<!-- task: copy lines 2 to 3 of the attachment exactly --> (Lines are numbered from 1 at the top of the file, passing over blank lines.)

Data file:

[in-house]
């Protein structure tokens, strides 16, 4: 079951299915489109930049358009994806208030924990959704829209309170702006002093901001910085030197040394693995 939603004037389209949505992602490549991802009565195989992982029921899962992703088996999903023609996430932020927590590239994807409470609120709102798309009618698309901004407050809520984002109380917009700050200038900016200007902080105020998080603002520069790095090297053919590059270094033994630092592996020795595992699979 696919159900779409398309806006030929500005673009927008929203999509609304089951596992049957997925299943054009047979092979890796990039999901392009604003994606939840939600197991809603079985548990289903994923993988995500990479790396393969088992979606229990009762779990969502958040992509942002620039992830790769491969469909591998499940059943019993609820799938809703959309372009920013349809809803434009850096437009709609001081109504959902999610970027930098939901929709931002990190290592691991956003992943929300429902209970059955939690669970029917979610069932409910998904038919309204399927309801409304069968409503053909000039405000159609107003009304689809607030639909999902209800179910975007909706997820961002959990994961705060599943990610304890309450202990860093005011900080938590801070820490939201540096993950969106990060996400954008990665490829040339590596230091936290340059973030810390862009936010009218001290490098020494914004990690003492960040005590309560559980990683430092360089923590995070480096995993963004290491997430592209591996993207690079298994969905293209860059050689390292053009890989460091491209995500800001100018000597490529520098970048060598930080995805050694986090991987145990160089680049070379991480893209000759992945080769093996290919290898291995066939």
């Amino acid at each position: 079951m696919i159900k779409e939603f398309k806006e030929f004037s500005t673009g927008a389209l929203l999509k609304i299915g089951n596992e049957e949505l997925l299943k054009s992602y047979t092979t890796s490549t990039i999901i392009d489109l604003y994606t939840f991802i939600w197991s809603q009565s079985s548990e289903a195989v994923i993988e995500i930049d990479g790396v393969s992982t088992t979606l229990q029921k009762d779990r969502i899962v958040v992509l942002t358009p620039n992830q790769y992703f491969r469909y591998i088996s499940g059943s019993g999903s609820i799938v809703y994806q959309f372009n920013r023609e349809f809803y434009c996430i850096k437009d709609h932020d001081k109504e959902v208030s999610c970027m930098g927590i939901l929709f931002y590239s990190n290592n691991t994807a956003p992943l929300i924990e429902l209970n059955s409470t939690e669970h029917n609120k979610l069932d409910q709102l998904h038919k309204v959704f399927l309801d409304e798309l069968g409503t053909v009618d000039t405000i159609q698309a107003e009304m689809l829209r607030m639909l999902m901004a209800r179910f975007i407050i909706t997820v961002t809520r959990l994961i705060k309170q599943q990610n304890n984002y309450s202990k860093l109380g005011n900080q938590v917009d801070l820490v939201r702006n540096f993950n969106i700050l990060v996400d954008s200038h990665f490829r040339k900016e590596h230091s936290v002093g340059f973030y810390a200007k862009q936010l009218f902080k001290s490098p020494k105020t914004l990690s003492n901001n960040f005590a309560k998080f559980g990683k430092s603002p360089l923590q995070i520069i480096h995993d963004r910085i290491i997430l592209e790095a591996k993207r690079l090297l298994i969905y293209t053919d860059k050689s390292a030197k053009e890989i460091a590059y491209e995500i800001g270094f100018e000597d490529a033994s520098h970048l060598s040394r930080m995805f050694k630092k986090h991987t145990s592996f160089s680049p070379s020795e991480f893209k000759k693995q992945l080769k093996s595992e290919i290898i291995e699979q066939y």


């Protein structure tokens, strides 16, 4: 079951299915489109930049358009994806208030924990959704829209309170702006002093901001910085030197040394693995 939603004037389209949505992602490549991802009565195989992982029921899962992703088996999903023609996430932020927590590239994807409470609120709102798309009618698309901004407050809520984002109380917009700050200038900016200007902080105020998080603002520069790095090297053919590059270094033994630092592996020795595992699979 696919159900779409398309806006030929500005673009927008929203999509609304089951596992049957997925299943054009047979092979890796990039999901392009604003994606939840939600197991809603079985548990289903994923993988995500990479790396393969088992979606229990009762779990969502958040992509942002620039992830790769491969469909591998499940059943019993609820799938809703959309372009920013349809809803434009850096437009709609001081109504959902999610970027930098939901929709931002990190290592691991956003992943929300429902209970059955939690669970029917979610069932409910998904038919309204399927309801409304069968409503053909000039405000159609107003009304689809607030639909999902209800179910975007909706997820961002959990994961705060599943990610304890309450202990860093005011900080938590801070820490939201540096993950969106990060996400954008990665490829040339590596230091936290340059973030810390862009936010009218001290490098020494914004990690003492960040005590309560559980990683430092360089923590995070480096995993963004290491997430592209591996993207690079298994969905293209860059050689390292053009890989460091491209995500800001100018000597490529520098970048060598930080995805050694986090991987145990160089680049070379991480893209000759992945080769093996290919290898291995066939």
């Amino acid at each position: 079951m696919i159900k779409e939603f398309k806006e030929f004037s500005t673009g927008a389209l929203l999509k609304i299915g089951n596992e049957e949505l997925l299943k054009s992602y047979t092979t890796s490549t990039i999901i392009d489109l604003y994606t939840f991802i939600w197991s809603q009565s079985s548990e289903a195989v994923i993988e995500i930049d990479g790396v393969s992982t088992t979606l229990q029921k009762d779990r969502i899962v958040v992509l942002t358009p620039n992830q790769y992703f491969r469909y591998i088996s499940g059943s019993g999903s609820i799938v809703y994806q959309f372009n920013r023609e349809f809803y434009c996430i850096k437009d709609h932020d001081k109504e959902v208030s999610c970027m930098g927590i939901l929709f931002y590239s990190n290592n691991t994807a956003p992943l929300i924990e429902l209970n059955s409470t939690e669970h029917n609120k979610l069932d409910q709102l998904h038919k309204v959704f399927l309801d409304e798309l069968g409503t053909v009618d000039t405000i159609q698309a107003e009304m689809l829209r607030m639909l999902m901004a209800r179910f975007i407050i909706t997820v961002t809520r959990l994961i705060k309170q599943q990610n304890n984002y309450s202990k860093l109380g005011n900080q938590v917009d801070l820490v939201r702006n540096f993950n969106i700050l990060v996400d954008s200038h990665f490829r040339k900016e590596h230091s936290v002093g340059f973030y810390a200007k862009q936010l009218f902080k001290s490098p020494k105020t914004l990690s003492n901001n960040f005590a309560k998080f559980g990683k430092s603002p360089l923590q995070i520069i480096h995993d963004r910085i290491i997430l592209e790095a591996k993207r690079l090297l298994i969905y293209t053919d860059k050689s390292a030197k053009e890989i460091a590059y491209e995500i800001g270094f100018e000597d490529a033994s520098h970048l060598s040394r930080m995805f050694k630092k986090h991987t145990s592996f160089s680049p070379s020795e991480f893209k000759k693995q992945l080769k093996s595992e290919i290898i291995e699979q066939y």